2023’s Most Notable Censored Articles (Part Two: Migrant Poverty, Revised Punishments Law, VPN Fines, Li Keqiang’s Death, Economic Woes)

In part two of our look back at the most notable censored articles of 2023, as selected by CDT’s Chinese editorial team, we present five more articles on such diverse subjects as poverty among older migrant workers, proposed revisions to the “Public Security Administration Punishments Law,” fines and punishments for VPN use, Li Keqiang’s death and political legacy, and the narrowing space for online discourse about the Chinese economy. In part one, we covered five other censored articles about the 2022 “White Paper” protests, ChatGPT, Xi Jinping’s unanimous rubber-stamp re-election, beleaguered stand-up comedians, and censored infographics. (For more on these topics and trending online terminology, see CDT’s newly launched ebook, “China Digital Times Lexicon: 20th Anniversary Edition.”)

The ten articles and essays we have selected represent only a small fraction of the online content that disappears each day from the Chinese internet due to censorship (or sometimes, self-censorship). In 2023, CDT Chinese editors archived and added 287 new posts, essays, and articles to our “404 Deleted Content Archive,” which now contains over 1,515 items in total. 

6. “Migrant Workers in Their Elder Years,” by Qiu Fengxian

On July 5, a video lecture on the subject of elderly migrant workers by Qiu Fengxian, an associate professor at Anhui Normal University who researches the migrant workforce, attracted widespread attention. After conducting a study in which she sent out 2,500 questionnaires and interviewed 200 migrant workers, Qiu concluded that China’s first generation of migrant laborers, after spending nearly three decades working in large cities, had become a “forgotten generation”: afflicted by ailments, excluded from the social services net of large cities, short of savings, and unable to afford to retire.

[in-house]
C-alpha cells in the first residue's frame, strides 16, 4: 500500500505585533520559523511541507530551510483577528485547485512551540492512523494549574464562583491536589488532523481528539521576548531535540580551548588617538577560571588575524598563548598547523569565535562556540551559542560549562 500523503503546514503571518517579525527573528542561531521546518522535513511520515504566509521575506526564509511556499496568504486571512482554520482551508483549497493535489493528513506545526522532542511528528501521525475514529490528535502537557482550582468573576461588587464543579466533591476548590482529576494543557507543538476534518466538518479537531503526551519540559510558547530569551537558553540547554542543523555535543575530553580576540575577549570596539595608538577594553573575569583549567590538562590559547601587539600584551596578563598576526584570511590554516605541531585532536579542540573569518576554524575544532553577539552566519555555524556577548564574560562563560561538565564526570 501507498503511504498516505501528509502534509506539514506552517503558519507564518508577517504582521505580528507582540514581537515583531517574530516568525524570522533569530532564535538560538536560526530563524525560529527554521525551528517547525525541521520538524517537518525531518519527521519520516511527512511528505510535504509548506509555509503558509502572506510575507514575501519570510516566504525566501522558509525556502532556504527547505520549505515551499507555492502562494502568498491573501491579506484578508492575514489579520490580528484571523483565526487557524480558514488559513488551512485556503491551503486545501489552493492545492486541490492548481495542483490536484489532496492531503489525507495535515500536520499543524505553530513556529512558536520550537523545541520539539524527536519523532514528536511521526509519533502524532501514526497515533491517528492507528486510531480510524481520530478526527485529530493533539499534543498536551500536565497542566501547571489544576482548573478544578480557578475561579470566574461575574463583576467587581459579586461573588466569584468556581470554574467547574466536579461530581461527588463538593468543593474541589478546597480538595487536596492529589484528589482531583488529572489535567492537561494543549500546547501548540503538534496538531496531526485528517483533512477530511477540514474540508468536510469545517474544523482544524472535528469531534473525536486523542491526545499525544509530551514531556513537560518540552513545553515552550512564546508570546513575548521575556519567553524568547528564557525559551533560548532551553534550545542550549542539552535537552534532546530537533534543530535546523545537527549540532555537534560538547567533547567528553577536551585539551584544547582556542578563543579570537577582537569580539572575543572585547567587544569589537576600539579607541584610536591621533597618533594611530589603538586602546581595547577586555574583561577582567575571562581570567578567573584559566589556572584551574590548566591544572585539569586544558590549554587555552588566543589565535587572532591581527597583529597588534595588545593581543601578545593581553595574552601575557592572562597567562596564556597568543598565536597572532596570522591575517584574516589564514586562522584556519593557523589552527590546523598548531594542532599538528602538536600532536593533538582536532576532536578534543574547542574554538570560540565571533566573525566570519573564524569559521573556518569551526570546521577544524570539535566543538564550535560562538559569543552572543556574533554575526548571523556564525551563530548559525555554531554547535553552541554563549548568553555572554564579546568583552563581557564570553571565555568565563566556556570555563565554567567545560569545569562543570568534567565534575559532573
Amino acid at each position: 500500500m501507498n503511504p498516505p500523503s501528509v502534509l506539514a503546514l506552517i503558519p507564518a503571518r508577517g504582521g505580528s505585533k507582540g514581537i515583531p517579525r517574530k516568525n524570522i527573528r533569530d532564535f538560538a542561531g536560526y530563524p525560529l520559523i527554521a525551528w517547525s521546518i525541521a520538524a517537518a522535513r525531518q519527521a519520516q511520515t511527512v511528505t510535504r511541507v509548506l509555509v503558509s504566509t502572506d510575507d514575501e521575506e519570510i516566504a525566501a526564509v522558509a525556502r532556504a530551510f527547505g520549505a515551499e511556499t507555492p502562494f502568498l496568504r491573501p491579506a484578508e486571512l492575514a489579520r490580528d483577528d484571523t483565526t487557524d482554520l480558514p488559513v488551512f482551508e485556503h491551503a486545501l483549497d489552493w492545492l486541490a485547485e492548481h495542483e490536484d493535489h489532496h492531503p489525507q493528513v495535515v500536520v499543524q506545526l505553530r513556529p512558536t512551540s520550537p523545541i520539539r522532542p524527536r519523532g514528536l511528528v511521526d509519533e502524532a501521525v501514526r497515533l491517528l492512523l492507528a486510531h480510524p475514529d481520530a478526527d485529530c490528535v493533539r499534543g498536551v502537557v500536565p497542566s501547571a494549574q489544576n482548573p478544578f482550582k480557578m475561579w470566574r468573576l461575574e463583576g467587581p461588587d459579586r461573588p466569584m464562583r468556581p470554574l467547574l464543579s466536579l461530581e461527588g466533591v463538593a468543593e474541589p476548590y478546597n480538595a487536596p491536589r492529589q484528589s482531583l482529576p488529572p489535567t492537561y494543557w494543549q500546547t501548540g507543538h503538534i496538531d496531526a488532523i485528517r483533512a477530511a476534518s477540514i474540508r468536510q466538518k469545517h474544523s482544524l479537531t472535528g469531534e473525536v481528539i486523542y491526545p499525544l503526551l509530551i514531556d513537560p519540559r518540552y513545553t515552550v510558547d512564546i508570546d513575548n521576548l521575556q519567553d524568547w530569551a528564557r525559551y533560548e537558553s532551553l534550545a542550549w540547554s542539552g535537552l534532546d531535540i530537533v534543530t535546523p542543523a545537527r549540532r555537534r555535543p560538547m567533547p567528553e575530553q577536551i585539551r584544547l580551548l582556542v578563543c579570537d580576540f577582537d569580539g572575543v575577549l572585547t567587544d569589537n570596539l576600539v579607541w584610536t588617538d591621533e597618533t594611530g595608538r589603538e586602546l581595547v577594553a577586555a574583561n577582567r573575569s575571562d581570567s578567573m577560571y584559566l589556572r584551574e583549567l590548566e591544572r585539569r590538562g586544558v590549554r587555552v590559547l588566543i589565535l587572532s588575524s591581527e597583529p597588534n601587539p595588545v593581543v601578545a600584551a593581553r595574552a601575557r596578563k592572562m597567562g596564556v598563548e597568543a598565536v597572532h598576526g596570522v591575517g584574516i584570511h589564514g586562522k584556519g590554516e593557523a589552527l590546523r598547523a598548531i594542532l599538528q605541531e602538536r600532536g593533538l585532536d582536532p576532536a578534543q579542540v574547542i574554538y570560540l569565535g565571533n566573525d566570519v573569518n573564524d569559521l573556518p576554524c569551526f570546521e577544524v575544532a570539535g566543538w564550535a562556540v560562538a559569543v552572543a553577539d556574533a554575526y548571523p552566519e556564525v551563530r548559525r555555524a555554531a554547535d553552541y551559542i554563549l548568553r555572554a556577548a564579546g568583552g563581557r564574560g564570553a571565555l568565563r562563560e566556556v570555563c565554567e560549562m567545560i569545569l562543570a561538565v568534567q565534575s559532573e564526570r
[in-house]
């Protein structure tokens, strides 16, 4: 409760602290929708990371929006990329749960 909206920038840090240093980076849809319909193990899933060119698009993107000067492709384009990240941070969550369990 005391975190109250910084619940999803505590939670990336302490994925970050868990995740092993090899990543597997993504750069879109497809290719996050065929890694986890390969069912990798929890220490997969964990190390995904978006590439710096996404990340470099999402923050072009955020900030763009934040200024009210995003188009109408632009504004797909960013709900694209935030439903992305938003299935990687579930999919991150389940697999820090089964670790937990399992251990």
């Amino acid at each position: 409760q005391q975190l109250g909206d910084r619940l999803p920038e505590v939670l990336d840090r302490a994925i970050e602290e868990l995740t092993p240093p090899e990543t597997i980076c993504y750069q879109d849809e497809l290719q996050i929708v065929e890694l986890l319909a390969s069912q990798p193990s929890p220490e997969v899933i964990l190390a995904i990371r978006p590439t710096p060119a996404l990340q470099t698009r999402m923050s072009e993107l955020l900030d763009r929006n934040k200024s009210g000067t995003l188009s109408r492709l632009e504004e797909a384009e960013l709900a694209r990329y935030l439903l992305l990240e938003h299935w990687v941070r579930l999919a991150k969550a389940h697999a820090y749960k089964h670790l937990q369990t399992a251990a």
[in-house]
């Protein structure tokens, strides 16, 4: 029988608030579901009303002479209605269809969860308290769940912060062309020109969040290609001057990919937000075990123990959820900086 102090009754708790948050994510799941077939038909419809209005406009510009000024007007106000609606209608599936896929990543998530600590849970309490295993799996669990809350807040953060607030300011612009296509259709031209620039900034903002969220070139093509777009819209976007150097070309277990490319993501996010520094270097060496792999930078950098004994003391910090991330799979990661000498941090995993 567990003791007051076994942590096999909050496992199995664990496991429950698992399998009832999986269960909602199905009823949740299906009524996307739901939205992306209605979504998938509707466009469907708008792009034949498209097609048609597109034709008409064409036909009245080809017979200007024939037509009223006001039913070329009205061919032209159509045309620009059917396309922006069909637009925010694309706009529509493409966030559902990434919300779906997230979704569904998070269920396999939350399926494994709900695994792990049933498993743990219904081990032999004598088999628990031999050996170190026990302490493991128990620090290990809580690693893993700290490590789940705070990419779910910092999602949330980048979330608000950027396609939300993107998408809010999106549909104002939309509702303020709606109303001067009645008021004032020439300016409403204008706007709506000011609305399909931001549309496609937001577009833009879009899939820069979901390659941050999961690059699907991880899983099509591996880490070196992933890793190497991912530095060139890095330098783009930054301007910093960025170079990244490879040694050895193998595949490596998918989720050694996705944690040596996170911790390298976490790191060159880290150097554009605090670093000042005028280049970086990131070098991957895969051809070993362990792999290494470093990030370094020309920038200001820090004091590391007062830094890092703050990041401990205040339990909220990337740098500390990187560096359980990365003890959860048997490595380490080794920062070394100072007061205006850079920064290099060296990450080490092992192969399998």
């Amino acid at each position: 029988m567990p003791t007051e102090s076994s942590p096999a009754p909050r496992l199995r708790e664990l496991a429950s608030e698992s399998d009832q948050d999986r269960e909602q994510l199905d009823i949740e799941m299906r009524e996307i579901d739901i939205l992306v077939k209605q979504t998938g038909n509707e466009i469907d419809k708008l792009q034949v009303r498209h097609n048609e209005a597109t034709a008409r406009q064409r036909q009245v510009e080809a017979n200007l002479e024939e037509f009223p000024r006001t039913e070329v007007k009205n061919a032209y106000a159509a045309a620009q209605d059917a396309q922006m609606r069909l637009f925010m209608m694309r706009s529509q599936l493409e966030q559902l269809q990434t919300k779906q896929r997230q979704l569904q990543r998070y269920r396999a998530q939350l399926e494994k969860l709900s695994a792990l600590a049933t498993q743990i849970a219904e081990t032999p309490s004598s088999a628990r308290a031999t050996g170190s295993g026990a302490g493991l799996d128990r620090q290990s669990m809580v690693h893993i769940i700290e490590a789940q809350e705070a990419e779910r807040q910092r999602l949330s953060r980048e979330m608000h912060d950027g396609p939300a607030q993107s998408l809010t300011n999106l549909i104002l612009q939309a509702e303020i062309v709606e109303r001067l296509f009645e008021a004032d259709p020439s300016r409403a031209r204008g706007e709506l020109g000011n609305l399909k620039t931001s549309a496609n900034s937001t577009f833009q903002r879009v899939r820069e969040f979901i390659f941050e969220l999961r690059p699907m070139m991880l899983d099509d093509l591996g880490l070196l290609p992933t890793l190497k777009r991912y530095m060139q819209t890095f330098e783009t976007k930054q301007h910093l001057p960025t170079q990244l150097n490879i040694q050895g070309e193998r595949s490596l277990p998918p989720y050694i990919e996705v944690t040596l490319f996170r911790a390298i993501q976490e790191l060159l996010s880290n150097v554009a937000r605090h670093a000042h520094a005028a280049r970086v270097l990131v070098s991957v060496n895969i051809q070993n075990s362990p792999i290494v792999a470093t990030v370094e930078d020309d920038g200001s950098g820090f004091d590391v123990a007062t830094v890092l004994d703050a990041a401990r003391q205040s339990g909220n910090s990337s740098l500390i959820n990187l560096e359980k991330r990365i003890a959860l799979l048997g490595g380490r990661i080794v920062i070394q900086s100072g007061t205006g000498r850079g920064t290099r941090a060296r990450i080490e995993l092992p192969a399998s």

The video originally appeared as a TED Talk-style video for Yixi (一席, Yīxí), a platform featuring educational lectures. (Yixi has a WeChat public account as well as a YouTube channel.) Later, when the WeChat public account 正面连接 (Zhèngmiàn Liánjiē, “Positive Connection”) published highlights of Qiu’s survey under the title “Three Decades of Working Like This,” it was promptly deleted, and video and text versions of Qiu’s Yixi lecture were also taken down (The full lecture has been archived here, on CDT’s Chinese-language YouTube Channel). The censorship has continued into 2024: just one day after the release of a NetEase News documentary about migrant workers (also titled “Three Decades of Working Like This”), it was taken offline, and a hashtag of the documentary’s title was blocked on Weibo. But this repeated censorship cannot completely suppress important questions about the treatment of the generation of migrant workers who built the Chinese cities we see today. As Qiu Fengxian noted in her lecture, “The first generation of migrant workers labored in these cities all their lives, just like urban residents, but they ended up with nothing. This is not normal.” One internet user, commenting on the censorship of the NetEase News documentary, lamented, “So if you go out and make a film about the real lives of the underclass, apparently it has to be banned in China because it deviates from the “main melody.”

Below are some of the infographics featured in Qiu’s lecture. They make for sobering reading. Qiu found that 58.5% of migrant workers do not seek professional medical help for illness, and that 60.7% have no plans to retire and will work until they are physically unable to continue

A circular graph showing that 58.5% of migrant workers do not seek professional medical help for illness.
Survey question, at top:
What do you do if you fall ill at your work site?

Survey responses, included in the circular graph:
Bear it, buy my own medicine: 58.5%
Return to my village to see a doctor: 13.5%
Go to a major hospital for an evaluation: 11.9%
Go to a street-side clinic for a check-up: 16.2%
A pie chart showing that 60.7% of migrant workers have no plans to retire.
Survey question, at top:
When do you plan to stop working?

Survey answers, included in the pie chart:
I will work until I am physically unable to: 60.7%
Ages 55-60: 13.8%
Ages 61-65: 16.6%
Ages 66-70: 8.1%

7.  “Media Silence on the ‘Public Security Administration Punishments Law’ is Deafening,” by Wei Chunliang